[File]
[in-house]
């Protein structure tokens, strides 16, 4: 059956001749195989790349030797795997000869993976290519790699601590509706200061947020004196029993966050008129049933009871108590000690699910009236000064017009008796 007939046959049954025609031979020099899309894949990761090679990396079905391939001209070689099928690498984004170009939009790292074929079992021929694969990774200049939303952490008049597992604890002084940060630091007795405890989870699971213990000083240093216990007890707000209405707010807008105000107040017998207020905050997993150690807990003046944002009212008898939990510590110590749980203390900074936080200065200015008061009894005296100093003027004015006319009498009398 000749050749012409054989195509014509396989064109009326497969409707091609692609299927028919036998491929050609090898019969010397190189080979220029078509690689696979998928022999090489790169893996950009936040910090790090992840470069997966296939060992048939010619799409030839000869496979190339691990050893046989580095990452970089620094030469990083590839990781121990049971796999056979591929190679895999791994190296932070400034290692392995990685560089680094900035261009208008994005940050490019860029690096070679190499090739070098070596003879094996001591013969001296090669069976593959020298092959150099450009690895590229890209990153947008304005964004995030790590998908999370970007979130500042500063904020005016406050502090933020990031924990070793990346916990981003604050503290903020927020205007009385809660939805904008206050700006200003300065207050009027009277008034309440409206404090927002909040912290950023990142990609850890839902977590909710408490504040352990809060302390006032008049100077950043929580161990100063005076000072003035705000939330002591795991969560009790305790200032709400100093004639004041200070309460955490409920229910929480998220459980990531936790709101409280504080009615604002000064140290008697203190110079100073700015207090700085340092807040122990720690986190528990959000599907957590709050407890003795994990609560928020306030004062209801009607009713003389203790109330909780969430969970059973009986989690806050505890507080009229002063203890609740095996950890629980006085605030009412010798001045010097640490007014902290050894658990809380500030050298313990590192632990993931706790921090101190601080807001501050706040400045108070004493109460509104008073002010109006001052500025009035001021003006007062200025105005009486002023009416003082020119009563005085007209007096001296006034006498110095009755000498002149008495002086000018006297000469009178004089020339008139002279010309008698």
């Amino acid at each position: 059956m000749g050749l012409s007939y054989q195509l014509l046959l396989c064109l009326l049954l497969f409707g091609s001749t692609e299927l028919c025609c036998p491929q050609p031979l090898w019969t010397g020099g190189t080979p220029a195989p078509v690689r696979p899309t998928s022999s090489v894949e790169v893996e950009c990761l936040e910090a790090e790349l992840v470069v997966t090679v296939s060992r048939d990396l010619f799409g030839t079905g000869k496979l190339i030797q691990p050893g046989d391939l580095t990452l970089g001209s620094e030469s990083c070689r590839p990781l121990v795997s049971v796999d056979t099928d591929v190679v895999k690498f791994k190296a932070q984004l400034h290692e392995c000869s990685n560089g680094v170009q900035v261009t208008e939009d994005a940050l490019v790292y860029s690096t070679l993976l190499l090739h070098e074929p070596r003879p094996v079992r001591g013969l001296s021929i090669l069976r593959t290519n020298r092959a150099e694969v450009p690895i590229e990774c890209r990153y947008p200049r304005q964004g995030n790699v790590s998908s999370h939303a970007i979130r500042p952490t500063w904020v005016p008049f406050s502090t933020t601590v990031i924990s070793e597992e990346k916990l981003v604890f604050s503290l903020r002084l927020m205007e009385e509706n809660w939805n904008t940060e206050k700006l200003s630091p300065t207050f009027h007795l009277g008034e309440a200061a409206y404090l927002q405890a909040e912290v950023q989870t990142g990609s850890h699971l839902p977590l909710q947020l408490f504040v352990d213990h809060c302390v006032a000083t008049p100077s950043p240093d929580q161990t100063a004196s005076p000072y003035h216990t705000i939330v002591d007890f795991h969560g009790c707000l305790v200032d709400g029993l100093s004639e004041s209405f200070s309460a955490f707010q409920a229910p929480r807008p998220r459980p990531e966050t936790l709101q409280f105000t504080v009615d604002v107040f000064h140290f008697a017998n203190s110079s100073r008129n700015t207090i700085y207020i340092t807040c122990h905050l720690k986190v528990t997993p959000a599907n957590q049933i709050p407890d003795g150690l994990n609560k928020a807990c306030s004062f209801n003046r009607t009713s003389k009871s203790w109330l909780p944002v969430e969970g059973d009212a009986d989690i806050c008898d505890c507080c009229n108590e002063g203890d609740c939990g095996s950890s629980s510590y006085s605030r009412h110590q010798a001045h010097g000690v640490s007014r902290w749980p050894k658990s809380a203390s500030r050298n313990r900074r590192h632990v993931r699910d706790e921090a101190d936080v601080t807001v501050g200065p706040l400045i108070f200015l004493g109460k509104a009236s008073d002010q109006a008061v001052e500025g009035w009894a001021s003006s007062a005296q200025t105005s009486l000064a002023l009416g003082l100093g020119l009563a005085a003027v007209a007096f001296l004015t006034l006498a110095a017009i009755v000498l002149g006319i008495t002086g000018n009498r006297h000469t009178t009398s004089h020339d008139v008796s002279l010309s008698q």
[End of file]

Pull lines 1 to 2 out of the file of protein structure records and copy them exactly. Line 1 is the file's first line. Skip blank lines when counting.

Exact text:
[in-house]
């Protein structure tokens, strides 16, 4: 059956001749195989790349030797795997000869993976290519790699601590509706200061947020004196029993966050008129049933009871108590000690699910009236000064017009008796 007939046959049954025609031979020099899309894949990761090679990396079905391939001209070689099928690498984004170009939009790292074929079992021929694969990774200049939303952490008049597992604890002084940060630091007795405890989870699971213990000083240093216990007890707000209405707010807008105000107040017998207020905050997993150690807990003046944002009212008898939990510590110590749980203390900074936080200065200015008061009894005296100093003027004015006319009498009398 000749050749012409054989195509014509396989064109009326497969409707091609692609299927028919036998491929050609090898019969010397190189080979220029078509690689696979998928022999090489790169893996950009936040910090790090992840470069997966296939060992048939010619799409030839000869496979190339691990050893046989580095990452970089620094030469990083590839990781121990049971796999056979591929190679895999791994190296932070400034290692392995990685560089680094900035261009208008994005940050490019860029690096070679190499090739070098070596003879094996001591013969001296090669069976593959020298092959150099450009690895590229890209990153947008304005964004995030790590998908999370970007979130500042500063904020005016406050502090933020990031924990070793990346916990981003604050503290903020927020205007009385809660939805904008206050700006200003300065207050009027009277008034309440409206404090927002909040912290950023990142990609850890839902977590909710408490504040352990809060302390006032008049100077950043929580161990100063005076000072003035705000939330002591795991969560009790305790200032709400100093004639004041200070309460955490409920229910929480998220459980990531936790709101409280504080009615604002000064140290008697203190110079100073700015207090700085340092807040122990720690986190528990959000599907957590709050407890003795994990609560928020306030004062209801009607009713003389203790109330909780969430969970059973009986989690806050505890507080009229002063203890609740095996950890629980006085605030009412010798001045010097640490007014902290050894658990809380500030050298313990590192632990993931706790921090101190601080807001501050706040400045108070004493109460509104008073002010109006001052500025009035001021003006007062200025105005009486002023009416003082020119009563005085007209007096001296006034006498110095009755000498002149008495002086000018006297000469009178004089020339008139002279010309008698």